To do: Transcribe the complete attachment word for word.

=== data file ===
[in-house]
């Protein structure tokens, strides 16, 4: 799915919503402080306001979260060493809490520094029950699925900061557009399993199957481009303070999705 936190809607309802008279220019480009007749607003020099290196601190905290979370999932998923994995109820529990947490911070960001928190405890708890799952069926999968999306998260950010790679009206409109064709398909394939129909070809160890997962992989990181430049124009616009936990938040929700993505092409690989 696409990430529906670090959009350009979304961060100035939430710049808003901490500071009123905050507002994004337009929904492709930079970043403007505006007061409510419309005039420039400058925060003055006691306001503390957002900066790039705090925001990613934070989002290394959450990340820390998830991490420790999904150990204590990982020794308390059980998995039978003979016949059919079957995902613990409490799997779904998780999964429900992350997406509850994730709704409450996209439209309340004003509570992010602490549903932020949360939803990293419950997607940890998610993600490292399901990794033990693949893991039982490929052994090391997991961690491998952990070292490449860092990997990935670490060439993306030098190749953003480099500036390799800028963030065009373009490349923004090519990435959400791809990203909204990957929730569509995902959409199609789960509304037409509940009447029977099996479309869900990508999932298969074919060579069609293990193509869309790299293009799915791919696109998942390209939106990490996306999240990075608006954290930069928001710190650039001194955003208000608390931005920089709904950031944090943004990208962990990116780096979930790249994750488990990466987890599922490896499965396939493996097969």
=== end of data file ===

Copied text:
[in-house]
């Protein structure tokens, strides 16, 4: 799915919503402080306001979260060493809490520094029950699925900061557009399993199957481009303070999705 936190809607309802008279220019480009007749607003020099290196601190905290979370999932998923994995109820529990947490911070960001928190405890708890799952069926999968999306998260950010790679009206409109064709398909394939129909070809160890997962992989990181430049124009616009936990938040929700993505092409690989 696409990430529906670090959009350009979304961060100035939430710049808003901490500071009123905050507002994004337009929904492709930079970043403007505006007061409510419309005039420039400058925060003055006691306001503390957002900066790039705090925001990613934070989002290394959450990340820390998830991490420790999904150990204590990982020794308390059980998995039978003979016949059919079957995902613990409490799997779904998780999964429900992350997406509850994730709704409450996209439209309340004003509570992010602490549903932020949360939803990293419950997607940890998610993600490292399901990794033990693949893991039982490929052994090391997991961690491998952990070292490449860092990997990935670490060439993306030098190749953003480099500036390799800028963030065009373009490349923004090519990435959400791809990203909204990957929730569509995902959409199609789960509304037409509940009447029977099996479309869900990508999932298969074919060579069609293990193509869309790299293009799915791919696109998942390209939106990490996306999240990075608006954290930069928001710190650039001194955003208000608390931005920089709904950031944090943004990208962990990116780096979930790249994750488990990466987890599922490896499965396939493996097969």